Require weekly COVID-19 testing of unvaccinated employees – Any unvaccinated employee who reports at least once every seven days to a workplace where others are present must be tested for COVID-19 at least once every seven days and must provide the test results to the employer no later than the seventh day following the last provided test result. An employee who is absent from the workplace for seven days or longer must be tested within seven days prior to returning to the workplace and must provide that test result to the employer upon returning to the workplace. This same approach applies to new hires who are unvaccinated. Employers are not required to pay for these tests, however payment for tests may be required by other laws, regulations or collective bargaining agreements.  For example, Texas state law does not require employers to pay for testing, but California state law does.  If the employee does not provide a test, the employer must keep the employee removed from the workplace until a test result is provided. Once an employee tests positive for COVID-19 or has been diagnosed with COVID-19 by a licensed healthcare provider, additional testing is not required for 90 days.  Test results must be maintained by the employer and kept confidential.

Require notification of a positive COVID-19 test – Regardless of vaccination status, employers must require all employees to promptly notify the employer when the employee tests positive or is diagnosed with COVID-19 by a licensed healthcare provider. Upon notice, the employer is to immediately remove the employee from the workplace and not allow a return to the workplace until the employee meets the CDC’s return to work criteria as stated in the Isolation Guidance, is released to return to work by a licensed healthcare provider or obtains a negative nucleic acid amplification test (NAAT) following a positive antigen test, if the employee opts to seek a NAAT for confirmatory testing.  Employers are not required to provide paid time off due to a positive COVID-19 test or diagnosis, but paid time off may be required by other laws, regulations, collective bargaining agreements or other collectively negotiated agreements.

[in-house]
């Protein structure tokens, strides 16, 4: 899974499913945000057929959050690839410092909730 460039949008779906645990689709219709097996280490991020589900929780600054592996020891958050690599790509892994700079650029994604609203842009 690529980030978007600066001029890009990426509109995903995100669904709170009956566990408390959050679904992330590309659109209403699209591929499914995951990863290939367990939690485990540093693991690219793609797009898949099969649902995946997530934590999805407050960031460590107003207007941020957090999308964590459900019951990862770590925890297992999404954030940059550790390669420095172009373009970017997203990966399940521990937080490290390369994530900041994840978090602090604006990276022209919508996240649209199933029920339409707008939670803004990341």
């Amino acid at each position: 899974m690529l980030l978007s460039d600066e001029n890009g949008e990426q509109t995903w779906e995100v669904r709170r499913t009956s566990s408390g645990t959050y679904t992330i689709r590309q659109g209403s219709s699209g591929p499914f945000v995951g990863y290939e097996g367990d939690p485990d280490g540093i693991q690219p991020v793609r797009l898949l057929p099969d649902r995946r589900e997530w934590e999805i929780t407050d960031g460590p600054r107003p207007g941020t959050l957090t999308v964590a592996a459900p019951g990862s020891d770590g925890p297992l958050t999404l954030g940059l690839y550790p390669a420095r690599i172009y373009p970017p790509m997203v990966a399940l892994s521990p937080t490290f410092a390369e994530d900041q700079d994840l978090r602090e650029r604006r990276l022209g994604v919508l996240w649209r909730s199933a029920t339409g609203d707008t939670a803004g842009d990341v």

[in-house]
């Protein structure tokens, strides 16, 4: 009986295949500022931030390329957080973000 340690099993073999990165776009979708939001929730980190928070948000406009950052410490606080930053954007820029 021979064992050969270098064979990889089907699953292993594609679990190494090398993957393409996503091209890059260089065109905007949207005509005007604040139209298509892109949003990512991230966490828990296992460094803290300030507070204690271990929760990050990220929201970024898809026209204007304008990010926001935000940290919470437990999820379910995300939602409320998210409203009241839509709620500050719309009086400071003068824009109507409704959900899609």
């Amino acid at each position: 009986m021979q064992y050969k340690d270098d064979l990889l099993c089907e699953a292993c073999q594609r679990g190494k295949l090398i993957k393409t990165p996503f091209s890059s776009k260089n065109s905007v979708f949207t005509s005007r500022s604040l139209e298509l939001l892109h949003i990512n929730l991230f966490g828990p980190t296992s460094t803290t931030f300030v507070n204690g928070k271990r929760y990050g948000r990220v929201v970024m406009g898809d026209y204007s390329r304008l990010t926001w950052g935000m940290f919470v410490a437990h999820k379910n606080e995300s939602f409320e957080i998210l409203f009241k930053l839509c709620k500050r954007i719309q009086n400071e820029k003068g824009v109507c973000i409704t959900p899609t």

Require nonvaccinated employees to wear a mask – Nonvaccinated employees must wear a mask when indoors or occupying a vehicle with another person except when [1] the employee is in a floor-to-ceiling enclosed room with a closed door; [2] briefly lifting the mask to eat, drink or for identification purposes; [3] the employee is wearing a respirator or facemask (see definition below); or [4] the employer can show a mask is not feasible or creates a greater hazard.  The employer must ensure the mask is worn correctly (over nose and mouth) and is replaced when wet, soiled or damaged.  The employer is not required to pay for masks, but payment may be required under other laws, regulations, collective bargaining agreements or collectively negotiated agreements.

A compliant mask [1] covers the nose and mouth; [2] has two or more layers of tightly woven but breathable fabric; [3] is secured to the head with ties, loops or bands that go behind the head (gaiters must have two layers of fabric or be folded to provide two layers); [4] fits snugly over the nose, mouth and chin with no large gaps; and [5] is a solid piece of material without slits, exhalation valves, visible holes, punctures or other openings.  The “facemask” referred to in [3] above is a surgical, medical procedure, dental or isolation mask that is FDA-approved.

Inform employees – Using appropriate language and literacy levels, employers must inform each employee about [1] the requirements of the ETS and the employer’s implementing policies; [2] vaccination efficacy and safety via distribution of “Key Things to Know About COVID-19 Vaccines” (available on the CDC website); [3] OSHA regulation which prohibits employers from discharging or discriminating against employees who report work-related injuries and illness or otherwise exercise rights under OSHA; and [4] portions of OSHA which provide for criminal penalties for knowingly supplying false statements or documentation. This requirement is in addition to the written policy/plan identified above. Item [4] is a welcome addition, to combat the burgeoning cottage industry supplying fake CDC vaccination cards.

Report COVID-19 fatalities and hospitalizations to OSHA – Fatalities are to be reported within eight hours of learning of the fatality. Hospitalizations are to be reported within 24 hours of learning of in-patient hospitalization.  The reporting method is the same as used with nonCOVID employee deaths and hospitalizations.

 Make records available to individuals and to OSHA – Upon request from an employee, a person having written authorization of the employee or an employee representative, the employee’s vaccine documentation, COVID-19 test results and the aggregate number of fully vaccinated employees plus the total number of employees in the workplace must be provided by the end of the next business day. Upon request, the Assistant Secretary of OSHA or designee is entitled to examine and copy [1] the employer’s written policy required under the ETS and the number of vaccinated employees plus the total number of employees in the workplace within four hours; and [2] all other records required to be maintained under the ETS by the end of the next business day.

The nearly 500-page ETS is posted on the OSHA ETS website at https://www.osha.gov/coronavirus/ets2.  Much of the ETS is foundation material explaining the need for the ETS and OSHA’s right to impose it on employers.  We recommend you focus on the amendment to the Code of Federal Regulations (located at the end of the document) and Section VI. Summary and Explanation as it provides expanded discussion, definitions and helpful examples which may answer many of your questions.  If you need further help in understanding what you must do or drafting a compliant employer policy, please let us know or contact our co-chair of employment and labor Audrey Mross at amross@munckwilson.com or 972.628.3661.